He glances at me, eyes bleary and not really tracking. He quickly focuses on his half-empty glass again. Based on the slump of his shoulders and the uncoordinated way he picks up his glass and tips it toward his mouth, I’m guessing he’s pretty hammered. I order a sparkling water with a dash of cranberry juice and a lime.

What I could really use is a cup of lavender-mint tea and my bed, but instead, I’m sitting next to a drunk man in his thirties. My life is extra glamorous, obviously. And no, I’m not an escort, but at the moment I feel like my morals are on the same kind of slippery slope.

 

“Rough day?” I ask, nodding to the bottle that’s miss- ing more than half its contents. It was full when he sat down at the bar an hour ago. Yes, I’ve been watching him the entire time, waiting for an opportunity to make my move. While he’s been sitting here, he’s turned down two women, one in a dress that could’ve doubled as a disco ball and the other in a top so low-cut, I could almost see her navel.

“You could say that,” he slurs. He props his cheek on his fist, eyes almost slits. I can still make out the vibrant blue hue despite them almost being closed. They move over me, assessing. I’m wearing a conservative black dress with a high neckline and a hem that falls below my knees. Definitely not nearly as provocative as Disco Ball or Navel Lady.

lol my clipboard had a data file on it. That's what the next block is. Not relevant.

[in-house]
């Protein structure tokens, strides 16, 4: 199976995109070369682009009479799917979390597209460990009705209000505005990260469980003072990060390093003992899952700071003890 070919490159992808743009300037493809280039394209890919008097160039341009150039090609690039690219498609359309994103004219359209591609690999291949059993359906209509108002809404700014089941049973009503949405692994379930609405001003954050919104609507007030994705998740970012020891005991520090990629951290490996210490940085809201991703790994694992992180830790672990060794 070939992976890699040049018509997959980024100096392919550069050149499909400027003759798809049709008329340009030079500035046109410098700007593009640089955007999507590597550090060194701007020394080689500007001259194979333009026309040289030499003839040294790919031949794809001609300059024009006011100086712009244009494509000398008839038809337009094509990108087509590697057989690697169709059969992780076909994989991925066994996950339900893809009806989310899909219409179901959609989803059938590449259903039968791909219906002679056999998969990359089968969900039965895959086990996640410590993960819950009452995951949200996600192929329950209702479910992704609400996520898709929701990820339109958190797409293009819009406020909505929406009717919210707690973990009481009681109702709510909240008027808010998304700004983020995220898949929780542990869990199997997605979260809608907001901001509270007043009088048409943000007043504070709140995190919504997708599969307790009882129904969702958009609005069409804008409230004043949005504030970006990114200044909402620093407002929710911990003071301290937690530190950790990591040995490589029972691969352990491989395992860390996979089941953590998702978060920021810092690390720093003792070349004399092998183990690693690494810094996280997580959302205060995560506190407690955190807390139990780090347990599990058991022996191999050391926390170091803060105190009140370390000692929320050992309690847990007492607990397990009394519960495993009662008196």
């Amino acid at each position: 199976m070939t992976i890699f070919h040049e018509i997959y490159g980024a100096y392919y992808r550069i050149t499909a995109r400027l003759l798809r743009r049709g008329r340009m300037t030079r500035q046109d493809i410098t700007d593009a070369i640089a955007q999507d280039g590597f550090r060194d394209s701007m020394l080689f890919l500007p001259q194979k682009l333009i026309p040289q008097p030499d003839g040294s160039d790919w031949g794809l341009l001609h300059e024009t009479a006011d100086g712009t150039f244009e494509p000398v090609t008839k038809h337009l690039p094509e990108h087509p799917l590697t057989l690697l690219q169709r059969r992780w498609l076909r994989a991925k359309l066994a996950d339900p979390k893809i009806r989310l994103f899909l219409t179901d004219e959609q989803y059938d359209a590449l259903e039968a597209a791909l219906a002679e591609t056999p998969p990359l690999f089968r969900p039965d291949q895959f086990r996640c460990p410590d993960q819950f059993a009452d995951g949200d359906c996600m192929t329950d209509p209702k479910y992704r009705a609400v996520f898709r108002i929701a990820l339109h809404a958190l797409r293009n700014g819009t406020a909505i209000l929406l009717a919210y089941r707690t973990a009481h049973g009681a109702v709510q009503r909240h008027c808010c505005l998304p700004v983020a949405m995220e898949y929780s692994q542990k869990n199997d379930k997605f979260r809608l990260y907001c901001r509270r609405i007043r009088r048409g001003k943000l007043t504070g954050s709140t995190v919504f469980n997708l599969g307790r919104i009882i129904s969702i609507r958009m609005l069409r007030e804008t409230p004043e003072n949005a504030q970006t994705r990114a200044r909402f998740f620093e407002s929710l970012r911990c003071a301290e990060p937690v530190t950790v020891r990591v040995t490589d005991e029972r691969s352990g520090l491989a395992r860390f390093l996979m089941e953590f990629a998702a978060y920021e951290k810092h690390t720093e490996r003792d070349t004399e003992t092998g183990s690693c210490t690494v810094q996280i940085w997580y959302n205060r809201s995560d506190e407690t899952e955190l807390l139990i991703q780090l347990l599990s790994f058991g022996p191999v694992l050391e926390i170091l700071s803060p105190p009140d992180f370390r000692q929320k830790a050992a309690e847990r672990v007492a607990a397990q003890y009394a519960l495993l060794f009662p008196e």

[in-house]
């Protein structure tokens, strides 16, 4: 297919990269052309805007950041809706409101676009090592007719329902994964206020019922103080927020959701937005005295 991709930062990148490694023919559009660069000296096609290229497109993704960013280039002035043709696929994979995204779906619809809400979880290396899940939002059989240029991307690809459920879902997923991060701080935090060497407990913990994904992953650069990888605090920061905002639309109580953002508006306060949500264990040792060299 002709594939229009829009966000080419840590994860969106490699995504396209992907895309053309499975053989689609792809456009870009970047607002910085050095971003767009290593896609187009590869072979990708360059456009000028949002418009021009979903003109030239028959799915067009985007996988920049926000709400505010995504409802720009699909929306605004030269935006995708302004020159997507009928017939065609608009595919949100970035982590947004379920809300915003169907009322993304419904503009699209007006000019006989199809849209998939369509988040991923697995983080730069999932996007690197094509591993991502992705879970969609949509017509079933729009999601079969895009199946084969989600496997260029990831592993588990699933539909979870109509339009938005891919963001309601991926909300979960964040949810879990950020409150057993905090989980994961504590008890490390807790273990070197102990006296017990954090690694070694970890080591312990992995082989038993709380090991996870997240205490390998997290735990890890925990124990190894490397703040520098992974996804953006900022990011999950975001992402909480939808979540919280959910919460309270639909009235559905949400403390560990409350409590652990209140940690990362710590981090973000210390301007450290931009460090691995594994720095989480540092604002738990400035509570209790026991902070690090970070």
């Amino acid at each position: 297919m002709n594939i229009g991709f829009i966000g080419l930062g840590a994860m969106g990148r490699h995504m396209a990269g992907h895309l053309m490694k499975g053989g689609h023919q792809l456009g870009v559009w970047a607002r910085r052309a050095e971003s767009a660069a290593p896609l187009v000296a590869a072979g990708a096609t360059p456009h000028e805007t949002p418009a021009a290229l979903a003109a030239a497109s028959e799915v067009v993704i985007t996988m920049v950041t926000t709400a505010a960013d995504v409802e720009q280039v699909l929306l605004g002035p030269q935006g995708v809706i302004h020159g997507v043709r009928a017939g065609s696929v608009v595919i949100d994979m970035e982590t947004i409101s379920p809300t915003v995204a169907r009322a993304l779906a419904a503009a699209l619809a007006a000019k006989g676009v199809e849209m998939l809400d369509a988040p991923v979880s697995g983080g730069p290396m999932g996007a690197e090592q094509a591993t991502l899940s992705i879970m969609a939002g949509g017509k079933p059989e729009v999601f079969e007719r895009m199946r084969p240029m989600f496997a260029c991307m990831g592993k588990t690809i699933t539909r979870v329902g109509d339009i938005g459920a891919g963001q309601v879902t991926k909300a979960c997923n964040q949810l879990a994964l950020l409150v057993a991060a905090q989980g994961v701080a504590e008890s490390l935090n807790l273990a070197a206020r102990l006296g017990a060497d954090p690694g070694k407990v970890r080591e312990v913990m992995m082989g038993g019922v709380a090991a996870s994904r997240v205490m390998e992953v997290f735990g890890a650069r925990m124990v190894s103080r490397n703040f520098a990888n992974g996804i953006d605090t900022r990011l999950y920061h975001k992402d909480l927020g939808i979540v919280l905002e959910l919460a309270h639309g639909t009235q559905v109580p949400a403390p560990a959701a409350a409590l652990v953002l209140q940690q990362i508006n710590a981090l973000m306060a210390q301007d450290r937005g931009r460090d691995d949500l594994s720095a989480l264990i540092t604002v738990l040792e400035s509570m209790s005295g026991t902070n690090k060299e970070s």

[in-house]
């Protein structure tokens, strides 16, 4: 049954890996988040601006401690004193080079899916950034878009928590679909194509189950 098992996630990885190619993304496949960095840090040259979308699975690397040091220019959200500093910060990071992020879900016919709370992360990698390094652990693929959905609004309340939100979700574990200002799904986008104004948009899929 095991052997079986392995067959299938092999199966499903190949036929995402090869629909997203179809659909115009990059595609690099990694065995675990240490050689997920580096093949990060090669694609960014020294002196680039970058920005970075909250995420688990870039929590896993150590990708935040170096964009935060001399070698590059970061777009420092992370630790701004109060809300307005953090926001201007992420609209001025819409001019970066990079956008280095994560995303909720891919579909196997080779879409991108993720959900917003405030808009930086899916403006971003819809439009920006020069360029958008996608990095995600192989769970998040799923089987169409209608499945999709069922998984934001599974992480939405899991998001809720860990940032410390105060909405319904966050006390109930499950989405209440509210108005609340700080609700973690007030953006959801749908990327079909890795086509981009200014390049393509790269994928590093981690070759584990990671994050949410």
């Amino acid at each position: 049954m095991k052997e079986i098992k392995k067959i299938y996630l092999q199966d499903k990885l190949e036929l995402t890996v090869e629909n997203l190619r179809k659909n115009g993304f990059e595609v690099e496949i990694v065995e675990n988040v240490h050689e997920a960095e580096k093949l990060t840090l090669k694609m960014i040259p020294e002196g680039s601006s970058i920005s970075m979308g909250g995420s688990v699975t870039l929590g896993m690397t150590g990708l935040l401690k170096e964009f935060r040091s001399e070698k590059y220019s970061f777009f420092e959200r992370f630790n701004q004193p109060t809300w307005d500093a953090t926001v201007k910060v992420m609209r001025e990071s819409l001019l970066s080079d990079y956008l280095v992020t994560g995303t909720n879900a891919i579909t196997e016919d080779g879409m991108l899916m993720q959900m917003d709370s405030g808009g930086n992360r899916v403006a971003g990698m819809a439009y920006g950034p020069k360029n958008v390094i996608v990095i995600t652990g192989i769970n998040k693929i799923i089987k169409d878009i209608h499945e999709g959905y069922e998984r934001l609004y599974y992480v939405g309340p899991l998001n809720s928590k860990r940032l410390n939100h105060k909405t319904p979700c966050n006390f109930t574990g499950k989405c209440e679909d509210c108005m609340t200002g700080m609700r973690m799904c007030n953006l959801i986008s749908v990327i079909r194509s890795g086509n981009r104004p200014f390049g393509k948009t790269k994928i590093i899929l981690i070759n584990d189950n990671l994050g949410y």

“That solving your problems?” I give him a wry grin and tip my chin in the direction of his bottle of Johnnie. His gaze swings slowly to the bottle. It gives me a chance to really look at him. Or what I can see of hisface under his beard, anyway.
“Nah, but it helps quiet down all the noise up here.”He taps his temple and blurts, “My dad died.”
I put a hand on his forearm. It feels awkward, and creepy on my part since its half-genuine, half-contrivedcomfort. “I’m so sorry.”
He glances at my hand, which I quickly remove, and refocuses on his drink. “I should be sorry too, but I think he was mostly an asshole, so the world might be better off without him.” He attempts to fill his glass again, but his aim is off, and he pours it on the bar instead. I rush to lift my purse and grab a handful of napkins to mop up the mess.

“I’m drunk,” he mumbles.
“Well, I’m thinking that might’ve been the plan, con-sidering the way you’re sucking that bottle back. I’m actually surprised you didn’t ask for a straw in the first place. Might be a good idea to throw a spacer in there if you want tomorrow morning to suck less.” I push my drink toward him, hoping he doesn’t send me pack- ing like he did the other women who approached him earlier.

 

He narrows his eyes at my glass, suspicious, maybe. “What is that?”

“Cranberry and soda.”
“No booze?”
“No booze. Go ahead. You’ll thank me in the morning.”